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Understanding the Differences Between CC&Rs, Bylaws and Rules & Regulations

For HOAs, implementing universal rules and expectations is part of what helps a community thrive. To structure these, every association has three types of governing documents: Covenants, Conditions & Restrictions (called “CC&Rs”), Bylaws, and Rules & Regulations.

Frequently, the function of these documents or the role the property management company plays in implementing them can be confusing. With this article, you will learn the purpose of each document and how you can work with your association management team to develop guidelines that work best for your community.

Covenants, Conditions & Restrictions (CC&Rs)

This is a legally binding document that is officially recorded and filed with your state. Your CC&Rs cover the rights and obligations of the homeowners association to its members and vice-versa. CC&Rs often cover legal issues, such as:

  • Property use restrictions
  • Clearly defined maintenance obligations for the HOA and individual members
  • Mechanisms for rule enforcement and dispute resolution
  • Lender protection provisions
  • Assessment and insurance obligations

Because this record is kept on file with the state, it can be difficult to amend and requires a vote by the membership to make any changes.

Read More: HOA Living: How to Read Your CC&Rs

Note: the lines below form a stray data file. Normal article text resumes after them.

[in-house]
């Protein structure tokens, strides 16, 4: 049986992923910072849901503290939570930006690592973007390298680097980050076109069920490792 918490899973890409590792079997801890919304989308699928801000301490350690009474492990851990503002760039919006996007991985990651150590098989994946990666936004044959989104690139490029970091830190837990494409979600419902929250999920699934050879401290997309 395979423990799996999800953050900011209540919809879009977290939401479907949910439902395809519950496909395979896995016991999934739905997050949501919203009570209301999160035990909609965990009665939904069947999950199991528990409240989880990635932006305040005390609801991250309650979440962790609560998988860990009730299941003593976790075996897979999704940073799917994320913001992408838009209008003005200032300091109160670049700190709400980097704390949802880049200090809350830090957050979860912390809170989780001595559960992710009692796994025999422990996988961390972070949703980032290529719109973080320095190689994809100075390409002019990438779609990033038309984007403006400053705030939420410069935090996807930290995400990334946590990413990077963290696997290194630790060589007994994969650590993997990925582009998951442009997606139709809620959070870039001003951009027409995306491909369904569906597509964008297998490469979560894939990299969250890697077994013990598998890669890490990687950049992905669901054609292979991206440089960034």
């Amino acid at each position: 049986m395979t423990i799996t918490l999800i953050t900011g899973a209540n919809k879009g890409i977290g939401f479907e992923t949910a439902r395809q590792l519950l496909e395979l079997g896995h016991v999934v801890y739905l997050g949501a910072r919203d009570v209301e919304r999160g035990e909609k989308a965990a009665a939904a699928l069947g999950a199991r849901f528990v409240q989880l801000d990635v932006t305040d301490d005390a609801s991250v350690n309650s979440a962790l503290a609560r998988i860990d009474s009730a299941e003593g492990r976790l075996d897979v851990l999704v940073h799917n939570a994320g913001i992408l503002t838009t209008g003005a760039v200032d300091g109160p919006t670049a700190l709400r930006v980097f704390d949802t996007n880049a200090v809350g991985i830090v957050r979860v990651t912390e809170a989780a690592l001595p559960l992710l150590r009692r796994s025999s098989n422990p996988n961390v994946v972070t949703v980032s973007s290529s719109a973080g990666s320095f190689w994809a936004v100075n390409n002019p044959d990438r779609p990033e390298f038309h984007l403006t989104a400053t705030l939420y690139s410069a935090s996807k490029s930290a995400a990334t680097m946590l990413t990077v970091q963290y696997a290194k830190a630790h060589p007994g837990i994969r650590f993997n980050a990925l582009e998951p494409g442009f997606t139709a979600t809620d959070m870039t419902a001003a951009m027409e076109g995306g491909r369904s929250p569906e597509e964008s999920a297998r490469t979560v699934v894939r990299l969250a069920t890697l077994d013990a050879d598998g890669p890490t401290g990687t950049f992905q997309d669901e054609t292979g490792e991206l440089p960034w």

If CC&Rs cover the “what” of the HOA, the Bylaws cover the “how.” Your community’s bylaws establish the structure of day-to-day governance of your homeowners association. This includes things like:

  • Frequency of HOA board elections
  • Process for nominating and electing new board members
  • Number of members that serve at one time
  • Length of board member service terms
  • Meeting frequency and quorum requirements
  • Duties and responsibilities of board members

Like CC&Rs, Bylaws are difficult to change, as they too require a vote by the membership to amend.

Rules & Regulations

Your community’s Rules & Regulations are a catch-all for the things that aren’t covered in the CC&Rs or Bylaws. These are often the rules that might need revising over time due to changes in the community.

For example, an HOA might have a rule that states no children are allowed in the community pool before noon. This rule would not be a part of the community’s CC&Rs because it might need to change seasonally, or as more children move into the community.